SBCC’s student senators agree to take $26,000 conference trip


RACHEL BAKICH, Channels Staff

City College’s student senators have voted to attend a leadership conference in Washington, D.C. this fall that will cost almost a third of student representative funds.

The polls were close, as eight out of fifteen present senators voted to attend the National Conference On Student Leadership, while six voted no and one abstained. The conference may cost up to $26,000 out of City College students’ pockets. The funding comes from the student representative funds, which is the $1 all students are charged at registration.

The trip will provide senators with the chance to attend leadership workshops and possibly speak with Senator Dianne Feinstein’s legislative assistant, Crystal Martinez. The conference will be held from Nov. 19 to the 22.

The Associated Student Government decided on the conference over a similar one held in San Jose this October, which was expected to cost around $10,000.

“No one’s done it before,” said Senator Emily Gribble. “If it doesn’t work out, we won’t do it again.”

Not all of the senators were sold on the conference, and some worried that the price is too high for such a quickly approaching trip.

“I’m definitely a proponent for using this money,” said Senator Ethan Bertrand. “But there’s a lot of other things we can do on campus, such as hosting a major advocacy event or funding crucial services to underprivileged students.”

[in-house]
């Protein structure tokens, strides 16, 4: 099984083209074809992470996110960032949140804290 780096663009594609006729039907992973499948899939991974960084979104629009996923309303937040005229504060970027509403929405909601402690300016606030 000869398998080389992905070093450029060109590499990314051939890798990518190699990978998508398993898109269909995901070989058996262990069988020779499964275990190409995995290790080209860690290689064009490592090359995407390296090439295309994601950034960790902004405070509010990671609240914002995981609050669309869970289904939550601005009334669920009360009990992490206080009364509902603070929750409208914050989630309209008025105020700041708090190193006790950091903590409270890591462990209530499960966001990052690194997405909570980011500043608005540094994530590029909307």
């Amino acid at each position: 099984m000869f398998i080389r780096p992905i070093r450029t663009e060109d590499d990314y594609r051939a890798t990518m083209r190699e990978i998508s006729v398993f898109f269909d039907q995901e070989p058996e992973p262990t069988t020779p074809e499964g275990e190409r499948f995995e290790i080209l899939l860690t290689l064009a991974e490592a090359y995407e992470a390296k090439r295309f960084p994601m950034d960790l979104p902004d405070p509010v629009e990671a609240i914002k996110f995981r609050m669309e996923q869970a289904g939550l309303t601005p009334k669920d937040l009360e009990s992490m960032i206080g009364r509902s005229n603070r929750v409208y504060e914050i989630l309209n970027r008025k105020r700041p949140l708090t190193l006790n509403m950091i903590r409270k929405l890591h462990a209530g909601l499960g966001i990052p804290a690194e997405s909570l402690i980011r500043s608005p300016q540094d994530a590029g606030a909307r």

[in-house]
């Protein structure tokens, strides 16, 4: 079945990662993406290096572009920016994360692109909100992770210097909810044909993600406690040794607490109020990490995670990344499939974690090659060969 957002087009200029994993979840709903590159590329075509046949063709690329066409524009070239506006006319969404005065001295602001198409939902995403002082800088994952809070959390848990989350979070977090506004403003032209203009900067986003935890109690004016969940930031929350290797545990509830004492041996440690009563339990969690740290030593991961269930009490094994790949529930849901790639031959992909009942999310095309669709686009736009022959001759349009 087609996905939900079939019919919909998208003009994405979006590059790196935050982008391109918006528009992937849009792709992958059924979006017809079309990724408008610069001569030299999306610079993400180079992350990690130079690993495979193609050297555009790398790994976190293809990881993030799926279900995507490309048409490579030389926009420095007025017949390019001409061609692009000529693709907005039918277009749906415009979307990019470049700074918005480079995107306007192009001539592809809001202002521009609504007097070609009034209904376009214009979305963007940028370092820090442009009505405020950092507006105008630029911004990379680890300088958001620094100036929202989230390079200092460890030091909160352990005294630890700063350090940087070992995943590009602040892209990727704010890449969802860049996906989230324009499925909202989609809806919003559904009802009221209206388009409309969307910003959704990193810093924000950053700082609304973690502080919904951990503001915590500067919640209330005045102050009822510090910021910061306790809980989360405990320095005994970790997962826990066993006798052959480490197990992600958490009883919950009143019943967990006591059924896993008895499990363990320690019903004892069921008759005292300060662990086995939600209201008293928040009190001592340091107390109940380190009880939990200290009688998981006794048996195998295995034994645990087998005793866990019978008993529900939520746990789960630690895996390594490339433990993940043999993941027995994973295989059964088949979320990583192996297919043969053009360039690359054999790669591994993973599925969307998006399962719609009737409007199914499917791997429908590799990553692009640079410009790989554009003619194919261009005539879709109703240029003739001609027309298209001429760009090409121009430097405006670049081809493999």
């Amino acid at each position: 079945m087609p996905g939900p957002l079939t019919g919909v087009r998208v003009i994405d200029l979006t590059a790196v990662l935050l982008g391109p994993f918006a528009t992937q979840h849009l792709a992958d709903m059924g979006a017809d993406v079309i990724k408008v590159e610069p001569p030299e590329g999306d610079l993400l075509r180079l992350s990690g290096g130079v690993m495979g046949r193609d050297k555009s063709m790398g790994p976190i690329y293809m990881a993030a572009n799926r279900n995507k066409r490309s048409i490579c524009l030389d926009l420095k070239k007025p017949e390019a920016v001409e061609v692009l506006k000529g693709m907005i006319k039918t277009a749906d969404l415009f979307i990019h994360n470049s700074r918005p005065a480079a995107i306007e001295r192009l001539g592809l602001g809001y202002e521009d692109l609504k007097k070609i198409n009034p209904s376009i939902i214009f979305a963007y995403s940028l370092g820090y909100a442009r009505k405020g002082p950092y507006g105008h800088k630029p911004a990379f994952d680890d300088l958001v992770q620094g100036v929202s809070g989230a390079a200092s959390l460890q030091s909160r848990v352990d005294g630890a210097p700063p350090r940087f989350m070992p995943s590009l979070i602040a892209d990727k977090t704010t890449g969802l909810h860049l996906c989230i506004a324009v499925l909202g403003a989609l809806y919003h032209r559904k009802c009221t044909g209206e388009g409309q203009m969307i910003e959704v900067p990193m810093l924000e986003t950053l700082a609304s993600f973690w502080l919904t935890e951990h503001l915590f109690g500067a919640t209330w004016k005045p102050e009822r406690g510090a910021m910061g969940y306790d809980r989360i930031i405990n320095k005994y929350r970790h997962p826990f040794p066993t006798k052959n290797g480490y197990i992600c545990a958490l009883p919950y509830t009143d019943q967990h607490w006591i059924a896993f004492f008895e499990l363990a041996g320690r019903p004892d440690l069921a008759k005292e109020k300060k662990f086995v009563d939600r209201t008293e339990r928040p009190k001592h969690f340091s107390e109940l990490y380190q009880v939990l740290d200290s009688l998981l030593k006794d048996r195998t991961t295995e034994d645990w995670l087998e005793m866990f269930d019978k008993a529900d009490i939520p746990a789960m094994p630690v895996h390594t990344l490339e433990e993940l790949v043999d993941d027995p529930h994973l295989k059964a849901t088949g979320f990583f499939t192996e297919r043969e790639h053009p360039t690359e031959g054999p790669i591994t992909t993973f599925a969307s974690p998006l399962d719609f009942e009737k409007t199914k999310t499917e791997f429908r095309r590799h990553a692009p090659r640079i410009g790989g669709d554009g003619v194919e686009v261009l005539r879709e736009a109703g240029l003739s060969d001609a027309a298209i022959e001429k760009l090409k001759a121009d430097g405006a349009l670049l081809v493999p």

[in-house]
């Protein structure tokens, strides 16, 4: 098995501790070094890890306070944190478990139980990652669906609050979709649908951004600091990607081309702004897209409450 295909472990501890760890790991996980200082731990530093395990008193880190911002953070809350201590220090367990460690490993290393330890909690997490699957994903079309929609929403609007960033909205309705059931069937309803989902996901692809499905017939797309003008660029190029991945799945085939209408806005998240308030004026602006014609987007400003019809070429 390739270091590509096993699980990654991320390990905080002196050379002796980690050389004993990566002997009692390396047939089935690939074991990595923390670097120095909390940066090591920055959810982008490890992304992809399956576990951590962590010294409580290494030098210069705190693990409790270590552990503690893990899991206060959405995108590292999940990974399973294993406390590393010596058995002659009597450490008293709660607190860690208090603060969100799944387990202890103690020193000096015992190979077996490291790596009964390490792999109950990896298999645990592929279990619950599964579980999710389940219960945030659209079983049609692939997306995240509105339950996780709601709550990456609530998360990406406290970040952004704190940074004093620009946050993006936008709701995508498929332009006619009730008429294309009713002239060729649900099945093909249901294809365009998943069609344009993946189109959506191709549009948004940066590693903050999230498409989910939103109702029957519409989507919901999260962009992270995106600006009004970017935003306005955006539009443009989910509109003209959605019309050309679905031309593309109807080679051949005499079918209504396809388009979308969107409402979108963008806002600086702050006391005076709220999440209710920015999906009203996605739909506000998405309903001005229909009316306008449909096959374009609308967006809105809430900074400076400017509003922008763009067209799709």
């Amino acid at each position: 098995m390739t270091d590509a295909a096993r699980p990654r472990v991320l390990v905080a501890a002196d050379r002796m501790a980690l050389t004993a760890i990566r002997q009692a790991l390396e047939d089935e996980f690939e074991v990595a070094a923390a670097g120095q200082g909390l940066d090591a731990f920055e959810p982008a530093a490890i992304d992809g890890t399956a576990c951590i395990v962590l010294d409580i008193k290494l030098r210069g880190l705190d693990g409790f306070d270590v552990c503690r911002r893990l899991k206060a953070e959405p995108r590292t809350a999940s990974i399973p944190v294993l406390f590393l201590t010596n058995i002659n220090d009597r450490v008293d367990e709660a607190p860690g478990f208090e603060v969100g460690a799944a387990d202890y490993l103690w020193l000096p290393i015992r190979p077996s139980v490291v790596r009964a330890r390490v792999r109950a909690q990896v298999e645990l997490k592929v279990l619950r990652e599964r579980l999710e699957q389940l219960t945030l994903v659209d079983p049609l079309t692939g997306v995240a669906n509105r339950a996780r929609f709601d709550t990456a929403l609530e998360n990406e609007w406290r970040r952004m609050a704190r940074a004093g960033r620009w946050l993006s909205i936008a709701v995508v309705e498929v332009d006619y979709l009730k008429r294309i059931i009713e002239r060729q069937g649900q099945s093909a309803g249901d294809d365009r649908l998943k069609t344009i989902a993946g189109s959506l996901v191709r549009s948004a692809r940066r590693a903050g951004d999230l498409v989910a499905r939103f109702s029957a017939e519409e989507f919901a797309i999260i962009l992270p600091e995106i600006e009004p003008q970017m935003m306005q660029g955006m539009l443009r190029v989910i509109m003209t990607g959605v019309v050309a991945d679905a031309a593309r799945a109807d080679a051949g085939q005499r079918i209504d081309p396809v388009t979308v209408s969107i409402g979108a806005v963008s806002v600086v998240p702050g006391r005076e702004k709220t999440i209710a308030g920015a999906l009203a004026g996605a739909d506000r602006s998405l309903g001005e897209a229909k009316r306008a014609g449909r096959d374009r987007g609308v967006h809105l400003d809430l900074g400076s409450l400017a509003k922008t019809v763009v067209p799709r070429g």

Senate Advisor Dr. Ben Partee cautioned the members to think about the purpose of the trip and how effective it would be before making such a heavy decision.

“I think you can do a lot here,” he said. “You have a very powerful group of students in California.”

Partee also pointed out that as this conference is a week before Thanksgiving, many congress members will be leaving after the session lets out on Saturday, Nov. 21, on the third day of the conference.

Some senators agreed with Partee that going to Washington, D.C. would cost too much and be less effective than advocating in California.

They also argued that Senator Dianne Feinstein has an office only a few hours up north in San Francisco.

“We have more efficient ways of getting our message out and advocating for our students than going all the way to Washington, D.C.,” said Mathew Marino, vice president of internal affairs.

However, senators who favored the trip felt that it was time to take more action as student representatives, especially with America’s College Promise Act making its way through the Senate. The act was proposed by President Obama and has the potential to offer free tuition to students who attend two year community colleges and take transferable courses.

“Let’s be the senate who uses the money and advocates for the students,” said Gribble.

During the next month, senators will make arrangements to speak with politicians about the future of California community colleges. They are set to leave on Wednesday, Nov. 18.